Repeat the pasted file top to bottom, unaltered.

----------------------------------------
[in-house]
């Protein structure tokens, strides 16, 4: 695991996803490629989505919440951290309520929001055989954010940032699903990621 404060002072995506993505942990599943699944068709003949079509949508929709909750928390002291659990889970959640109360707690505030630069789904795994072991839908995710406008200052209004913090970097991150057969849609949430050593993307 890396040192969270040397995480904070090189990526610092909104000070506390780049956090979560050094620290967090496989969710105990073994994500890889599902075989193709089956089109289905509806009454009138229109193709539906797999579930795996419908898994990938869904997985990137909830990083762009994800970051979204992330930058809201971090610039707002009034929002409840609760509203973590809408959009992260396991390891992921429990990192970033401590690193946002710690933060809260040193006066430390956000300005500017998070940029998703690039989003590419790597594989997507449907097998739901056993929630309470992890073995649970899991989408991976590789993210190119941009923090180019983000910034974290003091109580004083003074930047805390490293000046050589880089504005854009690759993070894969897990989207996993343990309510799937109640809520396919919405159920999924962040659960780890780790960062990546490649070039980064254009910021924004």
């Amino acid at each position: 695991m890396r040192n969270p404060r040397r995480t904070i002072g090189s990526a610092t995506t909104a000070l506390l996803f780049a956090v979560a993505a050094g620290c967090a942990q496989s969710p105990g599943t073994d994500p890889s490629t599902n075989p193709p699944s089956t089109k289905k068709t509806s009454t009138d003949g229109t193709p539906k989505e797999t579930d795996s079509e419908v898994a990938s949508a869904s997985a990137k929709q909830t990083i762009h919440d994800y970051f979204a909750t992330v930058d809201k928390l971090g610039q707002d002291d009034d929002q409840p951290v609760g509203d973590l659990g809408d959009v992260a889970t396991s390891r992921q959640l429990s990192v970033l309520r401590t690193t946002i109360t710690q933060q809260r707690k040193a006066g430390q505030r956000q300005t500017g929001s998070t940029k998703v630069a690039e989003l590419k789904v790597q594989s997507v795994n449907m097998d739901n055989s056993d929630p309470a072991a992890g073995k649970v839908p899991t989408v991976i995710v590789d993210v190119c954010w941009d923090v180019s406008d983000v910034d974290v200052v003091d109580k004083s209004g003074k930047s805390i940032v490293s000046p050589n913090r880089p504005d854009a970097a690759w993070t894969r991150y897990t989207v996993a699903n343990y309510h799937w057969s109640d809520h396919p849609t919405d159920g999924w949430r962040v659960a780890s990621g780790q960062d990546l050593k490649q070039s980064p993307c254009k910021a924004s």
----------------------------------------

[in-house]
């Protein structure tokens, strides 16, 4: 695991996803490629989505919440951290309520929001055989954010940032699903990621 404060002072995506993505942990599943699944068709003949079509949508929709909750928390002291659990889970959640109360707690505030630069789904795994072991839908995710406008200052209004913090970097991150057969849609949430050593993307 890396040192969270040397995480904070090189990526610092909104000070506390780049956090979560050094620290967090496989969710105990073994994500890889599902075989193709089956089109289905509806009454009138229109193709539906797999579930795996419908898994990938869904997985990137909830990083762009994800970051979204992330930058809201971090610039707002009034929002409840609760509203973590809408959009992260396991390891992921429990990192970033401590690193946002710690933060809260040193006066430390956000300005500017998070940029998703690039989003590419790597594989997507449907097998739901056993929630309470992890073995649970899991989408991976590789993210190119941009923090180019983000910034974290003091109580004083003074930047805390490293000046050589880089504005854009690759993070894969897990989207996993343990309510799937109640809520396919919405159920999924962040659960780890780790960062990546490649070039980064254009910021924004």
């Amino acid at each position: 695991m890396r040192n969270p404060r040397r995480t904070i002072g090189s990526a610092t995506t909104a000070l506390l996803f780049a956090v979560a993505a050094g620290c967090a942990q496989s969710p105990g599943t073994d994500p890889s490629t599902n075989p193709p699944s089956t089109k289905k068709t509806s009454t009138d003949g229109t193709p539906k989505e797999t579930d795996s079509e419908v898994a990938s949508a869904s997985a990137k929709q909830t990083i762009h919440d994800y970051f979204a909750t992330v930058d809201k928390l971090g610039q707002d002291d009034d929002q409840p951290v609760g509203d973590l659990g809408d959009v992260a889970t396991s390891r992921q959640l429990s990192v970033l309520r401590t690193t946002i109360t710690q933060q809260r707690k040193a006066g430390q505030r956000q300005t500017g929001s998070t940029k998703v630069a690039e989003l590419k789904v790597q594989s997507v795994n449907m097998d739901n055989s056993d929630p309470a072991a992890g073995k649970v839908p899991t989408v991976i995710v590789d993210v190119c954010w941009d923090v180019s406008d983000v910034d974290v200052v003091d109580k004083s209004g003074k930047s805390i940032v490293s000046p050589n913090r880089p504005d854009a970097a690759w993070t894969r991150y897990t989207v996993a699903n343990y309510h799937w057969s109640d809520h396919p849609t919405d159920g999924w949430r962040v659960a780890s990621g780790q960062d990546l050593k490649q070039s980064p993307c254009k910021a924004s």